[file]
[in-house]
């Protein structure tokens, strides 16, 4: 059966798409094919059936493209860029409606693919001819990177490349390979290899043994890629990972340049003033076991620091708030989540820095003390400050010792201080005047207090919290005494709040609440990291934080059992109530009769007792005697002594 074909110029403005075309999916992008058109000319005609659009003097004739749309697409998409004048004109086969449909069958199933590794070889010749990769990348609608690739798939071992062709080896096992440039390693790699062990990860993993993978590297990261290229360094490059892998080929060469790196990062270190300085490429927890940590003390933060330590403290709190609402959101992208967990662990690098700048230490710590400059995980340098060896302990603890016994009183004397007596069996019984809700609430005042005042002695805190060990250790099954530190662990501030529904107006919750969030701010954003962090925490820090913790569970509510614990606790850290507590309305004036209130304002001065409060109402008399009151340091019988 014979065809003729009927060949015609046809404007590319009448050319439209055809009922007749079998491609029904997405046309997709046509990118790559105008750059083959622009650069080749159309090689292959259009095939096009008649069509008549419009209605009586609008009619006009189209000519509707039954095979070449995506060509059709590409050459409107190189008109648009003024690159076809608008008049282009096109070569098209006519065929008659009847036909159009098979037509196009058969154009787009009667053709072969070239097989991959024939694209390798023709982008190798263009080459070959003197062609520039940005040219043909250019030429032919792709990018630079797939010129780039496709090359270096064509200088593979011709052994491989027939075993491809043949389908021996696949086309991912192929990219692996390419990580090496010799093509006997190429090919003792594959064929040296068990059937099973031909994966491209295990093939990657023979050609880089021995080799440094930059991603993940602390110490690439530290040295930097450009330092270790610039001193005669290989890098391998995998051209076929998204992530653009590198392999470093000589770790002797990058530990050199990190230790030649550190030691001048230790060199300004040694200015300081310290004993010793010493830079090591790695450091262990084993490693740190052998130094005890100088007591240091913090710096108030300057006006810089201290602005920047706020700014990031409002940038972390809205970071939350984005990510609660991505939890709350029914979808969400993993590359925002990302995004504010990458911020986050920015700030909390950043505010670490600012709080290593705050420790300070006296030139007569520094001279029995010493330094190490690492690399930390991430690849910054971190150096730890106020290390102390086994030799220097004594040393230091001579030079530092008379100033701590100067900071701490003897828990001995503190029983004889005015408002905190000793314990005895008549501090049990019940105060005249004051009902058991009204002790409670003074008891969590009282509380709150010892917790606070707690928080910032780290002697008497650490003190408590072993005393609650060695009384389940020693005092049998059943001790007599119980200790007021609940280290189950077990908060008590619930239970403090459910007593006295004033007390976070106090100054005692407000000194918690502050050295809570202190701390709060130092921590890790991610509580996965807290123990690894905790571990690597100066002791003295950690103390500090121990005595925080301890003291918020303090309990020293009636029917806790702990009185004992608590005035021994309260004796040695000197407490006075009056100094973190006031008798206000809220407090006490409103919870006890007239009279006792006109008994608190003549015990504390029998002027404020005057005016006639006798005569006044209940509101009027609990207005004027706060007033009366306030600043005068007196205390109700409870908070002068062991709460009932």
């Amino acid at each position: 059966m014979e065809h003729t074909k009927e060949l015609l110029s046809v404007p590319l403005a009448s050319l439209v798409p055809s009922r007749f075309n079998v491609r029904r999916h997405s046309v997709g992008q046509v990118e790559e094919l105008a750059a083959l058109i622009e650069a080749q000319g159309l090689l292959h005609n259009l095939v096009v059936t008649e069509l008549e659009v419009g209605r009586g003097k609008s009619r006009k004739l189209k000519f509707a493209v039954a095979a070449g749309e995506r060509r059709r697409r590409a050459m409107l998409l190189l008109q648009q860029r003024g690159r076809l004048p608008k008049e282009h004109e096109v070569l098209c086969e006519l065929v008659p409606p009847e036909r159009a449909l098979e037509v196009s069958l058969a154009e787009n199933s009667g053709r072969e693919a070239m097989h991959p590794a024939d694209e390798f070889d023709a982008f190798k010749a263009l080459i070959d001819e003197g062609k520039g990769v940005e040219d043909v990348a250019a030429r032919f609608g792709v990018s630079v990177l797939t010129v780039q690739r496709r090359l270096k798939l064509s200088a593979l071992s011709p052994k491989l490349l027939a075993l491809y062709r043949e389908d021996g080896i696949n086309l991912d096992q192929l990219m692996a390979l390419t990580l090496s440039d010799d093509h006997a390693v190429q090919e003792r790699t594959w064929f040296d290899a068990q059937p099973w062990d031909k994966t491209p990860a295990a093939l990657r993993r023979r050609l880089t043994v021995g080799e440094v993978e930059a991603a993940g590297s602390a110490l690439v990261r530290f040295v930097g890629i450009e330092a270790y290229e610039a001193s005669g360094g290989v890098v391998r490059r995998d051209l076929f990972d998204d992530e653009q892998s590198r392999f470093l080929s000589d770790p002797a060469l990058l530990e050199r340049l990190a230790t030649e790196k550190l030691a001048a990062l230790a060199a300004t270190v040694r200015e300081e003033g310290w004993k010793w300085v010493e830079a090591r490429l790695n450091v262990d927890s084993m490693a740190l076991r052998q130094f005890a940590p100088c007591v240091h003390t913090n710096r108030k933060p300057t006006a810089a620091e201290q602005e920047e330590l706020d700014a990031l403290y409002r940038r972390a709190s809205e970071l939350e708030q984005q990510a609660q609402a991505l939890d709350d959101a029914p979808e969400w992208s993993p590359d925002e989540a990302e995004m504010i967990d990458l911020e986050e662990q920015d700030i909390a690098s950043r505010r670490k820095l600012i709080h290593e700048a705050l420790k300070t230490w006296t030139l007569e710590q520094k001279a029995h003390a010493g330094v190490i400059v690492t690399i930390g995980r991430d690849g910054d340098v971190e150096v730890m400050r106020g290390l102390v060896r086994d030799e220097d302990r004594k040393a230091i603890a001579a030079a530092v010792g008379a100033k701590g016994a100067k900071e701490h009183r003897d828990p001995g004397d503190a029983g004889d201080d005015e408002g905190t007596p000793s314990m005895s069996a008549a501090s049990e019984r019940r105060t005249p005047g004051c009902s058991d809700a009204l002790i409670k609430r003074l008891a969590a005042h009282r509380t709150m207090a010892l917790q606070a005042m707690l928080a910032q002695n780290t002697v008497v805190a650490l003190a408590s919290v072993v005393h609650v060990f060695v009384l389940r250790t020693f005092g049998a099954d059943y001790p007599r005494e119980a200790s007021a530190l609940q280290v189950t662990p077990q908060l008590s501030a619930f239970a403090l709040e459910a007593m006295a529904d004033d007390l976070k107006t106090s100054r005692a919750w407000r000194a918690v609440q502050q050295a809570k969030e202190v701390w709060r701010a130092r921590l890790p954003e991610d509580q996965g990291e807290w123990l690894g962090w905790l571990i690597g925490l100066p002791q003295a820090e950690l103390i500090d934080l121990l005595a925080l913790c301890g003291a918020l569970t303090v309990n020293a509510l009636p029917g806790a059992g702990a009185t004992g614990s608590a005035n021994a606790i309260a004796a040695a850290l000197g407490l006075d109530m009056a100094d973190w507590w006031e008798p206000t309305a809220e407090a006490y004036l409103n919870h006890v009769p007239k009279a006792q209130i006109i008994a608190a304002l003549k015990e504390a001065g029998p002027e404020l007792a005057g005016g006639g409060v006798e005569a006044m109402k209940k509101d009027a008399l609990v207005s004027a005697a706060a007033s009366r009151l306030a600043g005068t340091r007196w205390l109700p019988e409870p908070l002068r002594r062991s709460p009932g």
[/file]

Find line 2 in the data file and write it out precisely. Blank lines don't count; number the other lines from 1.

């Protein structure tokens, strides 16, 4: 059966798409094919059936493209860029409606693919001819990177490349390979290899043994890629990972340049003033076991620091708030989540820095003390400050010792201080005047207090919290005494709040609440990291934080059992109530009769007792005697002594 074909110029403005075309999916992008058109000319005609659009003097004739749309697409998409004048004109086969449909069958199933590794070889010749990769990348609608690739798939071992062709080896096992440039390693790699062990990860993993993978590297990261290229360094490059892998080929060469790196990062270190300085490429927890940590003390933060330590403290709190609402959101992208967990662990690098700048230490710590400059995980340098060896302990603890016994009183004397007596069996019984809700609430005042005042002695805190060990250790099954530190662990501030529904107006919750969030701010954003962090925490820090913790569970509510614990606790850290507590309305004036209130304002001065409060109402008399009151340091019988 014979065809003729009927060949015609046809404007590319009448050319439209055809009922007749079998491609029904997405046309997709046509990118790559105008750059083959622009650069080749159309090689292959259009095939096009008649069509008549419009209605009586609008009619006009189209000519509707039954095979070449995506060509059709590409050459409107190189008109648009003024690159076809608008008049282009096109070569098209006519065929008659009847036909159009098979037509196009058969154009787009009667053709072969070239097989991959024939694209390798023709982008190798263009080459070959003197062609520039940005040219043909250019030429032919792709990018630079797939010129780039496709090359270096064509200088593979011709052994491989027939075993491809043949389908021996696949086309991912192929990219692996390419990580090496010799093509006997190429090919003792594959064929040296068990059937099973031909994966491209295990093939990657023979050609880089021995080799440094930059991603993940602390110490690439530290040295930097450009330092270790610039001193005669290989890098391998995998051209076929998204992530653009590198392999470093000589770790002797990058530990050199990190230790030649550190030691001048230790060199300004040694200015300081310290004993010793010493830079090591790695450091262990084993490693740190052998130094005890100088007591240091913090710096108030300057006006810089201290602005920047706020700014990031409002940038972390809205970071939350984005990510609660991505939890709350029914979808969400993993590359925002990302995004504010990458911020986050920015700030909390950043505010670490600012709080290593705050420790300070006296030139007569520094001279029995010493330094190490690492690399930390991430690849910054971190150096730890106020290390102390086994030799220097004594040393230091001579030079530092008379100033701590100067900071701490003897828990001995503190029983004889005015408002905190000793314990005895008549501090049990019940105060005249004051009902058991009204002790409670003074008891969590009282509380709150010892917790606070707690928080910032780290002697008497650490003190408590072993005393609650060695009384389940020693005092049998059943001790007599119980200790007021609940280290189950077990908060008590619930239970403090459910007593006295004033007390976070106090100054005692407000000194918690502050050295809570202190701390709060130092921590890790991610509580996965807290123990690894905790571990690597100066002791003295950690103390500090121990005595925080301890003291918020303090309990020293009636029917806790702990009185004992608590005035021994309260004796040695000197407490006075009056100094973190006031008798206000809220407090006490409103919870006890007239009279006792006109008994608190003549015990504390029998002027404020005057005016006639006798005569006044209940509101009027609990207005004027706060007033009366306030600043005068007196205390109700409870908070002068062991709460009932």